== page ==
In conclusion during the Leipzig Autoimmunity Congress a wide range of topics were covered. We are sure that the next congress to be held in Lisbon in 2018 will be of even greater success and interest.


  1. 1.
    Meroni PL, Valentini G, Ayala F, Cattaneo A, Valesini G. New strategies to address the pharmacodynamics and pharmacokinetics of tumor necrosis factor (TNF) inhibitors: a systematic analysis. Autoimmun Rev. 2015;14(9):812–29.CrossRefPubMedGoogle Scholar
  2. 2.
    Deehan M, Garcês S, Kramer D, Baker MP, Rat D, Roettger Y, Kromminga A. Managing unwanted immunogenicity of biologicals. Autoimmun Rev. 2015;14(7):569–74.CrossRefPubMedGoogle Scholar
  3. 3.
    Ogrič M, Terčelj M, Praprotnik S, et al. Detection of adalimumab and anti-adalimumab antibodies in patients with rheumatoid arthritis—a comprehensive overview of methodology pitfalls and benefits. Immunol Res. 2016. doi: 10.1007/s12026-016-8824-8.PubMedGoogle Scholar
  4. 4.
    Audemard-Verger A, Pillebout E, Guillevin L, Thervet E, Terrier B. IgA vasculitis (Henoch-Shönlein purpura) in adults: diagnostic and therapeutic aspects. Autoimmun Rev. 2015;14(7):579–85.CrossRefPubMedGoogle Scholar
  5. 5.
    Fenoglio R, Naretto C, Basolo B, et al. Rituximab therapy for IgA-vasculitis with nephritis: A case series and review of the literature. Immunol Res. 2016. doi: 10.1007/s12026-016-8827-5.PubMedGoogle Scholar
  6. 6.
    Katchan V, David P, Shoenfeld Y. A 47-year old woman with idiopathic thrombocytopenic purpura and polyneuropathy. Immunol Res. 2016. doi: 10.1007/s12026-016-8828-4.PubMedGoogle Scholar
  7. 7.
    Wu H, Zhao M, Tan L, Lu Q. The key culprit in the pathogenesis of systemic lupus erythematosus: aberrant DNA methylation. Autoimmun Rev. 2016;15(7):684–9.CrossRefPubMedGoogle Scholar
  8. 8.
    Marinho A, Carvalho C, Boleixa D, et al. Vitamin D supplementation effects on FoxP3 expression in T cells and FoxP3+/IL-17A ratio and clinical course in systemic lupus erythematosus patients: a study in a Portuguese cohort. Immunol Res. 2016. doi: 10.1007/s12026-016-8829-3.PubMedGoogle Scholar
  9. 9.
    Rizzo MI, Greco A, De Virgilio A, et al. Glaucoma recent advances in the involvement of autoimmunity. Immunol Res. 2016. doi: 10.1007/s12026-016-8837-3.Google Scholar
  10. 10.
    Goulabchand R, Hafidi A, Millet I, et al. Mastitis associated with Sjögren’s syndrome: a series of nine cases. Immunol Res. 2016. doi: 10.1007/s12026-016-8830-x.PubMedGoogle Scholar
  11. 11.
    Abreu MM, Danowski A, Wahl DG, Amigo MC, Tektonidou M, Pacheco MS, et al. The relevance of “non-criteria” clinical manifestations of antiphospholipid syndrome: 14th International Congress on antiphospholipid antibodies technical task force report on antiphospholipid syndrome clinical features. Autoimmun Rev. 2015;14(5):401–14.CrossRefPubMedGoogle Scholar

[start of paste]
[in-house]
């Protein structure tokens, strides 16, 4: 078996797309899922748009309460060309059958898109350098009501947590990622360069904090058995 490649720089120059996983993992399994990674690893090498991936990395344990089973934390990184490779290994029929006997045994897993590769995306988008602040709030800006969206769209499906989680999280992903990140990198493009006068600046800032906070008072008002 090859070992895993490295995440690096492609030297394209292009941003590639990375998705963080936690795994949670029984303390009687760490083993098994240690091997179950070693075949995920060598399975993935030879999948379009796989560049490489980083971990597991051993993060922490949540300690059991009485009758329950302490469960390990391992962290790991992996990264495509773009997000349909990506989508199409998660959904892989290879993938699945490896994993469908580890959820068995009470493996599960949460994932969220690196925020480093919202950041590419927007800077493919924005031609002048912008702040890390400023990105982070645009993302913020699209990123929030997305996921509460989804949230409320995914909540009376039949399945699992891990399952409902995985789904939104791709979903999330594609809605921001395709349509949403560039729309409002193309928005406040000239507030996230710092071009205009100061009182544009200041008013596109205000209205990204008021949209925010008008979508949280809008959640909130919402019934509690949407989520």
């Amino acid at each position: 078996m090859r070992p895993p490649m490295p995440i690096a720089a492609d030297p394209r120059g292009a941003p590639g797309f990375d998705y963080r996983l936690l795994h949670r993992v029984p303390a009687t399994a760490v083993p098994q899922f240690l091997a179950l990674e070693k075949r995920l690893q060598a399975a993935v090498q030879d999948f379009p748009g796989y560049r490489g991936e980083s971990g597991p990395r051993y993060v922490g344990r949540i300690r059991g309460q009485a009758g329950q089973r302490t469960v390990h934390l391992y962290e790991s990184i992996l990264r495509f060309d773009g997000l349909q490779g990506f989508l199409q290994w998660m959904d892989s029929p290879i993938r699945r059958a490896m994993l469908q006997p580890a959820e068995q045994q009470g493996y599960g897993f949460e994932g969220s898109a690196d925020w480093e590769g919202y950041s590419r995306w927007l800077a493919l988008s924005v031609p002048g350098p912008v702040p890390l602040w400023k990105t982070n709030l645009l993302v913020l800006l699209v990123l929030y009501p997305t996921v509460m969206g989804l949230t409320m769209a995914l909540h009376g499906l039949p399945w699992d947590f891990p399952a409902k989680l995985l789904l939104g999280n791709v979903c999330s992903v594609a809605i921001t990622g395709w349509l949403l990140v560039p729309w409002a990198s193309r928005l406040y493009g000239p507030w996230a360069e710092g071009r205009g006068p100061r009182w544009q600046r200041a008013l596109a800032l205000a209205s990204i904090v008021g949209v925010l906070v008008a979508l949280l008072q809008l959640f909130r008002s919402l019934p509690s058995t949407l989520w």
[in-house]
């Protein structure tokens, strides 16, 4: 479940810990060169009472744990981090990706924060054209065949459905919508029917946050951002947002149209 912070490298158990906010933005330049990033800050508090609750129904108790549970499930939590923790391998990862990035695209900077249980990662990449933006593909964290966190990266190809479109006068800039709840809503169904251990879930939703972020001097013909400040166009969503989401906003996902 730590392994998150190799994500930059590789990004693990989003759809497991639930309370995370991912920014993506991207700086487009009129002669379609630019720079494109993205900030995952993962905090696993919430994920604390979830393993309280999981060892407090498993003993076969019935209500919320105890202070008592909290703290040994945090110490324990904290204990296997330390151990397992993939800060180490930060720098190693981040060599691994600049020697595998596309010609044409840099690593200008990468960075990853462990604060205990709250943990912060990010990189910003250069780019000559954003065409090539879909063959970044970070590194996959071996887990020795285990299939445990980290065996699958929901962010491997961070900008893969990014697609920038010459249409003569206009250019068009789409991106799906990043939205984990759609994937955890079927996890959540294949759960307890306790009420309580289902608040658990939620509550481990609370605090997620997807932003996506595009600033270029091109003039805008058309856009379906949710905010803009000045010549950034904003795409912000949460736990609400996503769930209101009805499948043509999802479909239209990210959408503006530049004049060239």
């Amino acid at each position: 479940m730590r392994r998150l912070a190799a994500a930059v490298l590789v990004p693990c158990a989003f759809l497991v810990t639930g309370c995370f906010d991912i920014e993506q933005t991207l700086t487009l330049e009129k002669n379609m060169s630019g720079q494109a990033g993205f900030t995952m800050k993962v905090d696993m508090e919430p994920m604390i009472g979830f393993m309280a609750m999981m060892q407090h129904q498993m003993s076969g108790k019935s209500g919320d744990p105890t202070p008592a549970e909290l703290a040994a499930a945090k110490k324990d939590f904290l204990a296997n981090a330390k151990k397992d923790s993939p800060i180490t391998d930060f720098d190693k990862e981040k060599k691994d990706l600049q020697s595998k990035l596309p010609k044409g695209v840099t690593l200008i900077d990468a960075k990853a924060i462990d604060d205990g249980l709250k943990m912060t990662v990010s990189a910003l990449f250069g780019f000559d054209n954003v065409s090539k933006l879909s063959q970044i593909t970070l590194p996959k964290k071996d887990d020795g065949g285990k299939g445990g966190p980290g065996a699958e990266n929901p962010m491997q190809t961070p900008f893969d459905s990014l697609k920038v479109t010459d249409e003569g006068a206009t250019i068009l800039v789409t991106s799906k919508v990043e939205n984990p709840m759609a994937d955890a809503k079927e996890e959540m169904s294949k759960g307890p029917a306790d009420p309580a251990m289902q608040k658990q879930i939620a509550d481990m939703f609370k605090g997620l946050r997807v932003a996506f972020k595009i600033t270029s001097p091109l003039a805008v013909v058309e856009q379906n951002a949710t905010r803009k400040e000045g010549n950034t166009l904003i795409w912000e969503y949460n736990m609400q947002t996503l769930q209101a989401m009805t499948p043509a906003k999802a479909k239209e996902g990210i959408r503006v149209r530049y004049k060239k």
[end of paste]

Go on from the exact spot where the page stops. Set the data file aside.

12. 12.
    Hassan M. Noureldine A, Haydar AA, et al. Antiphospholipid syndrome (aps) revisited: would migraine headaches be included in future classification criteria? Immunol Res. 2016.. doi: 10.1007/s12026-016-8831-9.Google Scholar
  13. 13.
    Kahaly GJ, Hansen MP. Type 1 diabetes associated autoimmunity. Autoimmun Rev. 2016;15(7):644–8.CrossRefPubMedGoogle Scholar
  14. 14.
    Gianchecchi E, Fierabracci A. On the pathogenesis of insulin-dependent diabetes mellitus: the role of microbiota. Immunol Res. 2016. doi: 10.1007/s12026-016-8832-8.PubMedGoogle Scholar
  15. 15.
    Patuzzo G, Barbieri A, Tinazzi E, Veneri D, Argentino G, Moretta F, Puccetti A, Lunardi C. Autoimmunity and infection in common variable immunodeficiency (CVID). Autoimmun Rev. 2016;15:877-82.CrossRefPubMedGoogle Scholar
  16. 16.
    Gendelman O, Mahroum N, Comaneshter D, et al. Hepatitis B carrier state among SLE patients: case-control study. Immunol Res. 2016. doi: 10.1007/s12026-016-8834-6.PubMedGoogle Scholar
  17. 17.
    Shovman O, Gilburd B, Chayat C, et al. Anti-HMGCR antibodies demonstrate high diagnostic value in the diagnosis of immune mediated necrotizing myopathy following statin exposure. Immunol Res. 2016. doi: 10.1007/s12026-016-8867-x.PubMedGoogle Scholar
  18. 18.
    Pellegrino P, Clementi E, Radice S. On vaccine’s adjuvants and autoimmunity: current evidence and future perspectives. Autoimmun Rev. 2015;14(10):880–8.CrossRefPubMedGoogle Scholar
  19. 19.
    Blitshteyn S, Brook J. Postural tachycardia syndrome (POTS) with anti-NMDA receptor antibodies after human papillomavirus vaccination. Immunol Res. 2016. doi: 10.1007/s12026-016-8855-1.PubMedGoogle Scholar
  20. 20.
    Balbi GGM, Montes RA, Vilela VS, et al. Rapidly progressive diffuse systemic sclerosis after local vitamins A, D and E complex injections: literature review and report of two cases. Immunol Res. 2016. doi: 10.1007/s12026-016-8851-5.PubMedGoogle Scholar
  21. 21.
    Valentini G. Undifferentiated Connective tissue disease at risk for systemic sclerosis (SSc) (so far referred to as very early/early SSc or pre-SSc). Autoimmun Rev. 2015;14(3):210–3.CrossRefPubMedGoogle Scholar
  22. 22.
    Infantino M, Meacci F, Grossi V, et al. The clinical impact of anti-DFS70 antibodies in undifferentiated connective tissue disease: case reports and a review of the literature. Immunol Res. 2016. doi: 10.1007/s12026-016-8836-4.Google Scholar
  23. 23.
    Houri Levi E, Watad A, Whitby A, Tiosano S, Comaneshter D, Cohen AD, Amital H. Coexistence of ischemic heart disease and rheumatoid arthritis patients—a case control study. Autoimmun Rev. 2016;15(4):393–6.CrossRefPubMedGoogle Scholar
  24. 24.
    Lazzerini PE, Capecchi PL, Galeazzi M, Laghi-Pasini F. Biologic drugs and arrhythmic risk in chronic inflammatory arthritis: the good and the bad. Immunol Res. 2016. doi: 10.1007/s12026-016-8833-7.PubMedGoogle Scholar

Copyright information

© Springer Science+Business Media New York 2016

Authors and Affiliations

  • Howard Amital
    • 1
  • Abdulla Watad
    • 1
  • Zoltán Szekanecz
    • 2
  1. 1.Department of Medicine ‘B’, Sackler Faculty of Medicine, Zabludowicz Center for Autoimmune Diseases, Sheba Medical CenterTel-Aviv UniversityTel-HashomerIsrael
  2. 2.Department of Rheumatology, Department of MedicineUniversity of Debrecen, Medical and Health Sciences CenterDebrecenHungary

Personalised recommendations